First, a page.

has written 1 SperlingViews. Currently, Em is living in Chicago, IL and has a little something to say:
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Pros & Cons Posted On: 10/6/2011 11:16:15 AM
I was born and raised in Albuquerque but have lived in Chicago for over 15 years. I still visit often and have strong family ties there, but I'm pretty objective about it's pros and cons as a non-resident for so long.
- One of the best climates you could ever ask for with four seasons. The sun shines in that enormous blue sky every day, the air is clean, the winter is very mild, and the heat rarely gets oppressively hot in the summer.
- Extraordinary outdoor activities. If you love hiking, mountain biking, rafting, skiing, etc, the options are fantastic and easy to get to.
- The city is very livable. Lots of real estate options at all price points, and the cost of living is low. The lifestyle is completely laid back.
- Deep history and culture. Native American and Latin culture abound. Artists flock there and up north into Santa Fe and Taos.
- Despite the rapid growth over the past several years, there's still about three degrees of separation among residents.
- Diversity. There are three cultures, Latino, Native American, and European, in that order.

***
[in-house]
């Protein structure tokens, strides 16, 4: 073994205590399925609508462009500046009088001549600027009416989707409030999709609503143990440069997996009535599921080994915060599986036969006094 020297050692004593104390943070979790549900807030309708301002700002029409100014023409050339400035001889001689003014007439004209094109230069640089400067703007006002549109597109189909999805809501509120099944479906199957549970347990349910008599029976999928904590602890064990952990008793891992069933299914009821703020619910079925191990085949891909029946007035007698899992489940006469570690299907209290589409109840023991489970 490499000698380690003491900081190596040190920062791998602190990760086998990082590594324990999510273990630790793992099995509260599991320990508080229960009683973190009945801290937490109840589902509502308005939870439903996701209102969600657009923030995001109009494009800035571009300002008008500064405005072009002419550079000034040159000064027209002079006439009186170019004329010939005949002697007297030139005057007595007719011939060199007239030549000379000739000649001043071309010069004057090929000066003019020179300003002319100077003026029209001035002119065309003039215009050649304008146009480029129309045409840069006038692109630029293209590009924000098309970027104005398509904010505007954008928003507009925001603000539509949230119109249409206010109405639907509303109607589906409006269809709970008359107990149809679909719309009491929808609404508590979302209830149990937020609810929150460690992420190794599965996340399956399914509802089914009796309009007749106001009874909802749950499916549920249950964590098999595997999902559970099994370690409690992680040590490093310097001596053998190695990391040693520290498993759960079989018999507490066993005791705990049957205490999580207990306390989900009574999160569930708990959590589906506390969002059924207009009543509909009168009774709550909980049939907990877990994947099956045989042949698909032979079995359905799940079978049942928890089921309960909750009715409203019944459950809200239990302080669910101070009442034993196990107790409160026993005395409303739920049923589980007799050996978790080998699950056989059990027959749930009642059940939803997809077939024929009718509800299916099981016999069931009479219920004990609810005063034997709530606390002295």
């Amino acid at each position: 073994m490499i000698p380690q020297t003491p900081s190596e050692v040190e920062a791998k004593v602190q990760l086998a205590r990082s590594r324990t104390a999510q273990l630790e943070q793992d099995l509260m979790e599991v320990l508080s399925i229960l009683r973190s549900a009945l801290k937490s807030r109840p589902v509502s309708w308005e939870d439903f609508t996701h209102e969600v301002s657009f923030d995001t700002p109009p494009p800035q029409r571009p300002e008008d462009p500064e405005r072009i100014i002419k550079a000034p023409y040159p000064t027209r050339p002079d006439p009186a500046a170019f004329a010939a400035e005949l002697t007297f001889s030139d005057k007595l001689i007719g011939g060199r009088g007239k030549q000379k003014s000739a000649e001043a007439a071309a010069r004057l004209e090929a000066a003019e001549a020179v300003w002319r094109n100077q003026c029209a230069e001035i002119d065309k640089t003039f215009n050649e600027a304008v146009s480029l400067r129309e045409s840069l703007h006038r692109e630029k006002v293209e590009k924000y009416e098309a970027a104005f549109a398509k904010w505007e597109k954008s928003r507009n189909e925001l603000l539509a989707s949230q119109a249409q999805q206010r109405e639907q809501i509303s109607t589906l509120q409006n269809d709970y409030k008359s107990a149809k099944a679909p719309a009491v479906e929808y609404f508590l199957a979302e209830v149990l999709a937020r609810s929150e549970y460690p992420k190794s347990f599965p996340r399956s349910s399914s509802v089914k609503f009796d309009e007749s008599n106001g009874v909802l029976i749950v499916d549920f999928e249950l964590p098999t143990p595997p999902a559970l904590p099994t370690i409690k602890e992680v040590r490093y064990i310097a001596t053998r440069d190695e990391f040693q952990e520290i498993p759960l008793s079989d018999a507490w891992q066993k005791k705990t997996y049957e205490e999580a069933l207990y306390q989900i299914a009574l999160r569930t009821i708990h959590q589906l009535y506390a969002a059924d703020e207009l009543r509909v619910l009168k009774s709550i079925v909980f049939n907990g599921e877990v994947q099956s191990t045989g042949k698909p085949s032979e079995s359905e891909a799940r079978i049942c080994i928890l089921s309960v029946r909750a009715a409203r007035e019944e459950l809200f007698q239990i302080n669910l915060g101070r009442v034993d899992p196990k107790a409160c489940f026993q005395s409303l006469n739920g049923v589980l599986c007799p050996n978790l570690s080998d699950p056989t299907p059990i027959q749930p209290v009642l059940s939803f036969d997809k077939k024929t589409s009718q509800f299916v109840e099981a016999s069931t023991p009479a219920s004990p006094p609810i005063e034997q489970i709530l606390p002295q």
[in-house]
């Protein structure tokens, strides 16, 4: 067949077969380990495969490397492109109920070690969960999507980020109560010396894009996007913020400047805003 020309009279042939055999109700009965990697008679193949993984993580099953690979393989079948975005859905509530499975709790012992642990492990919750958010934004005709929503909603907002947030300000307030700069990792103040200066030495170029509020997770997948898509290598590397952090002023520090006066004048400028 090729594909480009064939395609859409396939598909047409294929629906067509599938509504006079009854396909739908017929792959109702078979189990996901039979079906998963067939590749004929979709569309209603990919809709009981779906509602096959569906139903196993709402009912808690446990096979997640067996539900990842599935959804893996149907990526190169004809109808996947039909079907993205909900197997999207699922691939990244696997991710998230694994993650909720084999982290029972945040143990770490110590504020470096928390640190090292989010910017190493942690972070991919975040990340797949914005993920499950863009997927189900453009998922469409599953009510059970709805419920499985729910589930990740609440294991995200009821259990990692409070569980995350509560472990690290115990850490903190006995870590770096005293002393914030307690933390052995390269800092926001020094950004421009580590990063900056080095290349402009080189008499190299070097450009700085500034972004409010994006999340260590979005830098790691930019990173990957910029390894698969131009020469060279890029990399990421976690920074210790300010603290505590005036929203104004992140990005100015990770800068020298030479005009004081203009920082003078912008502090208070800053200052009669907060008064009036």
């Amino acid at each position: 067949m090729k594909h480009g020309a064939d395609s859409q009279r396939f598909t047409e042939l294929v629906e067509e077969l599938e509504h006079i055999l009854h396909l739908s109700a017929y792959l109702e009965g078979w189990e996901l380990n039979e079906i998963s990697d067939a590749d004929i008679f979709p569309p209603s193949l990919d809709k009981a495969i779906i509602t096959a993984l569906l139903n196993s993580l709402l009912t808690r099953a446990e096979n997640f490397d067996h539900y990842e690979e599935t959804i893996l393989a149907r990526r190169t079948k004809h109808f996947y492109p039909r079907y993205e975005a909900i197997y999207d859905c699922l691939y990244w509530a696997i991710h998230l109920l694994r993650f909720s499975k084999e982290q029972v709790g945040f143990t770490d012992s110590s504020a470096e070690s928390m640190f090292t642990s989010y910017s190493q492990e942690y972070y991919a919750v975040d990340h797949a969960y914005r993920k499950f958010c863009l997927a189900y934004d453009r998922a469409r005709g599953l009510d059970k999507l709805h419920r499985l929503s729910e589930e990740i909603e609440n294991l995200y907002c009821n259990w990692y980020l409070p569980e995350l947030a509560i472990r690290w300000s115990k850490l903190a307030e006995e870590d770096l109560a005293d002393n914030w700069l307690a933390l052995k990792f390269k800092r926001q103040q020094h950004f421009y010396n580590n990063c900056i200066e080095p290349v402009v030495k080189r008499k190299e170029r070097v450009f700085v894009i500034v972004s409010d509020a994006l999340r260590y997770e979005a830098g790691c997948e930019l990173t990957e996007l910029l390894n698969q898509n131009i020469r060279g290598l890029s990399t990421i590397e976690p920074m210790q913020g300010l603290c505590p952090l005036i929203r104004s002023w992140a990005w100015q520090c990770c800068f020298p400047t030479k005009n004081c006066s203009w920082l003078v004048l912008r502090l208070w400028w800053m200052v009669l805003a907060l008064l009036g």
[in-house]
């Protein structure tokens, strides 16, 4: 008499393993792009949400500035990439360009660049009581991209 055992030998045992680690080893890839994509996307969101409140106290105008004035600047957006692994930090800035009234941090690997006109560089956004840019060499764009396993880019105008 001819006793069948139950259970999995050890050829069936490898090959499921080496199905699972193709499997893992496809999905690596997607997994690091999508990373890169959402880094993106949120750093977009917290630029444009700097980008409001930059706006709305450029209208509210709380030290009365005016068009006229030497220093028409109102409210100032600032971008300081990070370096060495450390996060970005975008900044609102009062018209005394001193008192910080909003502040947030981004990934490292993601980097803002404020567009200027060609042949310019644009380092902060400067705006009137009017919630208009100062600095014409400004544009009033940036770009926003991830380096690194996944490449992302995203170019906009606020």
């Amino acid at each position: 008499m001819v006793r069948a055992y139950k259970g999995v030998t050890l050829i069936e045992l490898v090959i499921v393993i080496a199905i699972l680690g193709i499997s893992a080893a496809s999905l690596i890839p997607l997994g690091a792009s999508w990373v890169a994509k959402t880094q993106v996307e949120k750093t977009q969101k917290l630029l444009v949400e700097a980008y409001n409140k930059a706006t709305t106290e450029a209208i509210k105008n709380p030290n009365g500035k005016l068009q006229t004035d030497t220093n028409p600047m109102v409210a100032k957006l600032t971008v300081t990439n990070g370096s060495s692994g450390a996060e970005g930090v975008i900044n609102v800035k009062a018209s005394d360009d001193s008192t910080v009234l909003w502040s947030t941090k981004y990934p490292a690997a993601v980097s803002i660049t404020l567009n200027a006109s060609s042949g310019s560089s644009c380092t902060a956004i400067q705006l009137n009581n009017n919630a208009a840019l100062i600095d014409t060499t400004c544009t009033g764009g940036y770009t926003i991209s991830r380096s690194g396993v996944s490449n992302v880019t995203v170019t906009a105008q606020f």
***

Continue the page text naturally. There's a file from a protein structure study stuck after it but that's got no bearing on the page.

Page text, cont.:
- Great food, restaurants, and a solid nightlife.
- Good options for schools. Some public schools are much better than others, but that's the norm most places in the US. Several good options for private schools.
- It's a Rocky Mountain desert climate. If you want foliage, you'll hate it here.
-Be ready to drive, drive, drive. You can't live here without at least one car. Public transportation is bad, taxis are non-existant.
- You're isolated from the rest of the country, and this plays out in a lot of ways. The mentality is a little out of touch. Great if you want to retreat into your own peaceful or eccentric existence, not great if you want a life of excitement.
- Weird crime. It's still the wild west. Is it a shock that DWI is a problem in a city with no public transportation and speed limits of 75+ mph? Did I mention you only need to be 14 to get a drivers permit?
- Race relations can get contentious around social issues.
- This is highly subjective, but there's a military vibe I found a little spooky after a while. A huge portion of the state's income is based on military contracts.
- Not many college/university options at all. Huge UNM and NM State, community colleges, a few up in Santa Fe. This isn't a highly educated part of the US. On the bright side, if you already are, you can probably be someone's boss here.